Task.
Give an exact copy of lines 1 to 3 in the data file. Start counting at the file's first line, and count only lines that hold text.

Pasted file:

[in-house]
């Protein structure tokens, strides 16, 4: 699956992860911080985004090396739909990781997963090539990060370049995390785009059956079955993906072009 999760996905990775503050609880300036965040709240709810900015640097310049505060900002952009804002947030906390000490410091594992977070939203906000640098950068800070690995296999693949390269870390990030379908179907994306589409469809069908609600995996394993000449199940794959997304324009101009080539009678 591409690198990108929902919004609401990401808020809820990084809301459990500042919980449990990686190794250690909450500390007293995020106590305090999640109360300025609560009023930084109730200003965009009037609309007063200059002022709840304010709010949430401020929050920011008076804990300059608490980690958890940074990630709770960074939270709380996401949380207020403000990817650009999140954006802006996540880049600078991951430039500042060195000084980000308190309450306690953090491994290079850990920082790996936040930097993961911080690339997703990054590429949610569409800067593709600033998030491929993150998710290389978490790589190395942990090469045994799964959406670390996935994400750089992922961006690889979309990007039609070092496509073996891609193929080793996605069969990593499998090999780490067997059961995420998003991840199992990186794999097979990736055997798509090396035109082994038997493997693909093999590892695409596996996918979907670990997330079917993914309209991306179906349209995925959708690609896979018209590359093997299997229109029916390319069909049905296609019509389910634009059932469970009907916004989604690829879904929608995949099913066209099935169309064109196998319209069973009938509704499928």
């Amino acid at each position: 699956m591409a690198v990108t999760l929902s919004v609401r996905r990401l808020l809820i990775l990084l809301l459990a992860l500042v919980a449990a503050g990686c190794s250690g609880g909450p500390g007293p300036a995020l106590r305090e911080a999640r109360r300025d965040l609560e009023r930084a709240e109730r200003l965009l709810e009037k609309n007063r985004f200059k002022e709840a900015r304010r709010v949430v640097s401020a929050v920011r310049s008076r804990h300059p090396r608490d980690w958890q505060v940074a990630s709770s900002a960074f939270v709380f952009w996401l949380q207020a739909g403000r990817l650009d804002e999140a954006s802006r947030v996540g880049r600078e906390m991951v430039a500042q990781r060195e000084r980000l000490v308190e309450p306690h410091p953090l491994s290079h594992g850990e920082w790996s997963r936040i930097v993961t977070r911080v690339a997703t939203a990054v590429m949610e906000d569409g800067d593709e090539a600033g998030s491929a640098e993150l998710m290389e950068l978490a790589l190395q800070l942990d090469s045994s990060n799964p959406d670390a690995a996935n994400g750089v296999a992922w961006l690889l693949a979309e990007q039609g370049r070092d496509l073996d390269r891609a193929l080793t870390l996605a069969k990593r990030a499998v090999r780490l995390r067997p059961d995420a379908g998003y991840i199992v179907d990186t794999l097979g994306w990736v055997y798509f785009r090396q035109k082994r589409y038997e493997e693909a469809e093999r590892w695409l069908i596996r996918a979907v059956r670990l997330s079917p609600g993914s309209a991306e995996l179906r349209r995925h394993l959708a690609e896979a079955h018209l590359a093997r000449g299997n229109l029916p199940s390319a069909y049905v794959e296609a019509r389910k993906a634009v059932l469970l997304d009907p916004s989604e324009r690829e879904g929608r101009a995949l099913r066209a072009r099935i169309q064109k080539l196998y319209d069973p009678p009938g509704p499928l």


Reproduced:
[in-house]
């Protein structure tokens, strides 16, 4: 699956992860911080985004090396739909990781997963090539990060370049995390785009059956079955993906072009 999760996905990775503050609880300036965040709240709810900015640097310049505060900002952009804002947030906390000490410091594992977070939203906000640098950068800070690995296999693949390269870390990030379908179907994306589409469809069908609600995996394993000449199940794959997304324009101009080539009678 591409690198990108929902919004609401990401808020809820990084809301459990500042919980449990990686190794250690909450500390007293995020106590305090999640109360300025609560009023930084109730200003965009009037609309007063200059002022709840304010709010949430401020929050920011008076804990300059608490980690958890940074990630709770960074939270709380996401949380207020403000990817650009999140954006802006996540880049600078991951430039500042060195000084980000308190309450306690953090491994290079850990920082790996936040930097993961911080690339997703990054590429949610569409800067593709600033998030491929993150998710290389978490790589190395942990090469045994799964959406670390996935994400750089992922961006690889979309990007039609070092496509073996891609193929080793996605069969990593499998090999780490067997059961995420998003991840199992990186794999097979990736055997798509090396035109082994038997493997693909093999590892695409596996996918979907670990997330079917993914309209991306179906349209995925959708690609896979018209590359093997299997229109029916390319069909049905296609019509389910634009059932469970009907916004989604690829879904929608995949099913066209099935169309064109196998319209069973009938509704499928």
């Amino acid at each position: 699956m591409a690198v990108t999760l929902s919004v609401r996905r990401l808020l809820i990775l990084l809301l459990a992860l500042v919980a449990a503050g990686c190794s250690g609880g909450p500390g007293p300036a995020l106590r305090e911080a999640r109360r300025d965040l609560e009023r930084a709240e109730r200003l965009l709810e009037k609309n007063r985004f200059k002022e709840a900015r304010r709010v949430v640097s401020a929050v920011r310049s008076r804990h300059p090396r608490d980690w958890q505060v940074a990630s709770s900002a960074f939270v709380f952009w996401l949380q207020a739909g403000r990817l650009d804002e999140a954006s802006r947030v996540g880049r600078e906390m991951v430039a500042q990781r060195e000084r980000l000490v308190e309450p306690h410091p953090l491994s290079h594992g850990e920082w790996s997963r936040i930097v993961t977070r911080v690339a997703t939203a990054v590429m949610e906000d569409g800067d593709e090539a600033g998030s491929a640098e993150l998710m290389e950068l978490a790589l190395q800070l942990d090469s045994s990060n799964p959406d670390a690995a996935n994400g750089v296999a992922w961006l690889l693949a979309e990007q039609g370049r070092d496509l073996d390269r891609a193929l080793t870390l996605a069969k990593r990030a499998v090999r780490l995390r067997p059961d995420a379908g998003y991840i199992v179907d990186t794999l097979g994306w990736v055997y798509f785009r090396q035109k082994r589409y038997e493997e693909a469809e093999r590892w695409l069908i596996r996918a979907v059956r670990l997330s079917p609600g993914s309209a991306e995996l179906r349209r995925h394993l959708a690609e896979a079955h018209l590359a093997r000449g299997n229109l029916p199940s390319a069909y049905v794959e296609a019509r389910k993906a634009v059932l469970l997304d009907p916004s989604e324009r690829e879904g929608r101009a995949l099913r066209a072009r099935i169309q064109k080539l196998y319209d069973p009678p009938g509704p499928l």